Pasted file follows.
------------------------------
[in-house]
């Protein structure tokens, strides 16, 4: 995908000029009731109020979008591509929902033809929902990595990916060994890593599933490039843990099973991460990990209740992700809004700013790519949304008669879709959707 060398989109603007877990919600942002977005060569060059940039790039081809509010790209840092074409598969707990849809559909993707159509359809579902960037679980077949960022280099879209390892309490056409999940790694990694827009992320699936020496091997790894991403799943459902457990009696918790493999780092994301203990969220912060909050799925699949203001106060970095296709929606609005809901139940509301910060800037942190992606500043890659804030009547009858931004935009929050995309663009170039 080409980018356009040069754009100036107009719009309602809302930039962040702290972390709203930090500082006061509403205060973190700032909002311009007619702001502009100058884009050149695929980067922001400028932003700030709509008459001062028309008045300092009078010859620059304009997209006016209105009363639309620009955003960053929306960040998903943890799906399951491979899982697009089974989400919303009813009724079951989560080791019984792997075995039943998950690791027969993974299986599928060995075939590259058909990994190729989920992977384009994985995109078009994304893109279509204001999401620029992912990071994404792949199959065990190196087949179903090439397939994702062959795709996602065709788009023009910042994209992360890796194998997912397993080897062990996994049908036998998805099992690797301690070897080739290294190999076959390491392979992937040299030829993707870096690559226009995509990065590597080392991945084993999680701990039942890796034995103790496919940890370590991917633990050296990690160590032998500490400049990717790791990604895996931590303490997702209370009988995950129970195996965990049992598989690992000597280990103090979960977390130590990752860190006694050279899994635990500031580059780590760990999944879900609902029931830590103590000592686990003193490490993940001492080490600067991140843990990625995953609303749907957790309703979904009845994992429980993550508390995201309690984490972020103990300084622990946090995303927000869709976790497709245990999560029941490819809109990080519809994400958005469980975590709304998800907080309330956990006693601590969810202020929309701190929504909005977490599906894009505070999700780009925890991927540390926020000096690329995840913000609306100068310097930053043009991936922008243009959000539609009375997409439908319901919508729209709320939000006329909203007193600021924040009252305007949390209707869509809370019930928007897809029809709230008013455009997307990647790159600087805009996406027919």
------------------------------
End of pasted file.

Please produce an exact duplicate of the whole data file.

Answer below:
[in-house]
């Protein structure tokens, strides 16, 4: 995908000029009731109020979008591509929902033809929902990595990916060994890593599933490039843990099973991460990990209740992700809004700013790519949304008669879709959707 060398989109603007877990919600942002977005060569060059940039790039081809509010790209840092074409598969707990849809559909993707159509359809579902960037679980077949960022280099879209390892309490056409999940790694990694827009992320699936020496091997790894991403799943459902457990009696918790493999780092994301203990969220912060909050799925699949203001106060970095296709929606609005809901139940509301910060800037942190992606500043890659804030009547009858931004935009929050995309663009170039 080409980018356009040069754009100036107009719009309602809302930039962040702290972390709203930090500082006061509403205060973190700032909002311009007619702001502009100058884009050149695929980067922001400028932003700030709509008459001062028309008045300092009078010859620059304009997209006016209105009363639309620009955003960053929306960040998903943890799906399951491979899982697009089974989400919303009813009724079951989560080791019984792997075995039943998950690791027969993974299986599928060995075939590259058909990994190729989920992977384009994985995109078009994304893109279509204001999401620029992912990071994404792949199959065990190196087949179903090439397939994702062959795709996602065709788009023009910042994209992360890796194998997912397993080897062990996994049908036998998805099992690797301690070897080739290294190999076959390491392979992937040299030829993707870096690559226009995509990065590597080392991945084993999680701990039942890796034995103790496919940890370590991917633990050296990690160590032998500490400049990717790791990604895996931590303490997702209370009988995950129970195996965990049992598989690992000597280990103090979960977390130590990752860190006694050279899994635990500031580059780590760990999944879900609902029931830590103590000592686990003193490490993940001492080490600067991140843990990625995953609303749907957790309703979904009845994992429980993550508390995201309690984490972020103990300084622990946090995303927000869709976790497709245990999560029941490819809109990080519809994400958005469980975590709304998800907080309330956990006693601590969810202020929309701190929504909005977490599906894009505070999700780009925890991927540390926020000096690329995840913000609306100068310097930053043009991936922008243009959000539609009375997409439908319901919508729209709320939000006329909203007193600021924040009252305007949390209707869509809370019930928007897809029809709230008013455009997307990647790159600087805009996406027919």